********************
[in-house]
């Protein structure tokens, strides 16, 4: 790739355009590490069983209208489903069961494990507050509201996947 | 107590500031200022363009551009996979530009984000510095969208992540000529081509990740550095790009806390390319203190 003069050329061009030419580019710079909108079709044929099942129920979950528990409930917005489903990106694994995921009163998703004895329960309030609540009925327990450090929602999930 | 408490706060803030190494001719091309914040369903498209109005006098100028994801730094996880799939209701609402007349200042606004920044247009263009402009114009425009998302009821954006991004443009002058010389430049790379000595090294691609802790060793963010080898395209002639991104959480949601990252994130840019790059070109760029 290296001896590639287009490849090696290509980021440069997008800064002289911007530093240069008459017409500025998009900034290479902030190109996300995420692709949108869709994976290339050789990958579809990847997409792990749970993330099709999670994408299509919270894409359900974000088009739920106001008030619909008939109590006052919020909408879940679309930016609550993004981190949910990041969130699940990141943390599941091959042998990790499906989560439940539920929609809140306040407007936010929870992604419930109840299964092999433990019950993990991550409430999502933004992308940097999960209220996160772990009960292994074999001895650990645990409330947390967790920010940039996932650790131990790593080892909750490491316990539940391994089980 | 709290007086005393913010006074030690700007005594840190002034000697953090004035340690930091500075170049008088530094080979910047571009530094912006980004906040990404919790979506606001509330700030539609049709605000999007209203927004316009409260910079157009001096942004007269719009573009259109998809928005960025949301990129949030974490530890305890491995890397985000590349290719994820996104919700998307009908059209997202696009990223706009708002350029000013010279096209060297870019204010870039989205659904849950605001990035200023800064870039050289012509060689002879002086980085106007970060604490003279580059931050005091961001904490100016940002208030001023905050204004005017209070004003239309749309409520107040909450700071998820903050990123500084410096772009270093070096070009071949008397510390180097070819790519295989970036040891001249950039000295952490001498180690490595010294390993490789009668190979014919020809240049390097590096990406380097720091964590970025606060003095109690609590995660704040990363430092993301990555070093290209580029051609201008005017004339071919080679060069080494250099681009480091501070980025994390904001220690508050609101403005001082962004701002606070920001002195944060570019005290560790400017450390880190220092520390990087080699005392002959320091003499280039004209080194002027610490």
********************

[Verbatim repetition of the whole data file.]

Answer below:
[in-house]
């Protein structure tokens, strides 16, 4: 790739355009590490069983209208489903069961494990507050509201996947 | 107590500031200022363009551009996979530009984000510095969208992540000529081509990740550095790009806390390319203190 003069050329061009030419580019710079909108079709044929099942129920979950528990409930917005489903990106694994995921009163998703004895329960309030609540009925327990450090929602999930 | 408490706060803030190494001719091309914040369903498209109005006098100028994801730094996880799939209701609402007349200042606004920044247009263009402009114009425009998302009821954006991004443009002058010389430049790379000595090294691609802790060793963010080898395209002639991104959480949601990252994130840019790059070109760029 290296001896590639287009490849090696290509980021440069997008800064002289911007530093240069008459017409500025998009900034290479902030190109996300995420692709949108869709994976290339050789990958579809990847997409792990749970993330099709999670994408299509919270894409359900974000088009739920106001008030619909008939109590006052919020909408879940679309930016609550993004981190949910990041969130699940990141943390599941091959042998990790499906989560439940539920929609809140306040407007936010929870992604419930109840299964092999433990019950993990991550409430999502933004992308940097999960209220996160772990009960292994074999001895650990645990409330947390967790920010940039996932650790131990790593080892909750490491316990539940391994089980 | 709290007086005393913010006074030690700007005594840190002034000697953090004035340690930091500075170049008088530094080979910047571009530094912006980004906040990404919790979506606001509330700030539609049709605000999007209203927004316009409260910079157009001096942004007269719009573009259109998809928005960025949301990129949030974490530890305890491995890397985000590349290719994820996104919700998307009908059209997202696009990223706009708002350029000013010279096209060297870019204010870039989205659904849950605001990035200023800064870039050289012509060689002879002086980085106007970060604490003279580059931050005091961001904490100016940002208030001023905050204004005017209070004003239309749309409520107040909450700071998820903050990123500084410096772009270093070096070009071949008397510390180097070819790519295989970036040891001249950039000295952490001498180690490595010294390993490789009668190979014919020809240049390097590096990406380097720091964590970025606060003095109690609590995660704040990363430092993301990555070093290209580029051609201008005017004339071919080679060069080494250099681009480091501070980025994390904001220690508050609101403005001082962004701002606070920001002195944060570019005290560790400017450390880190220092520390990087080699005392002959320091003499280039004209080194002027610490």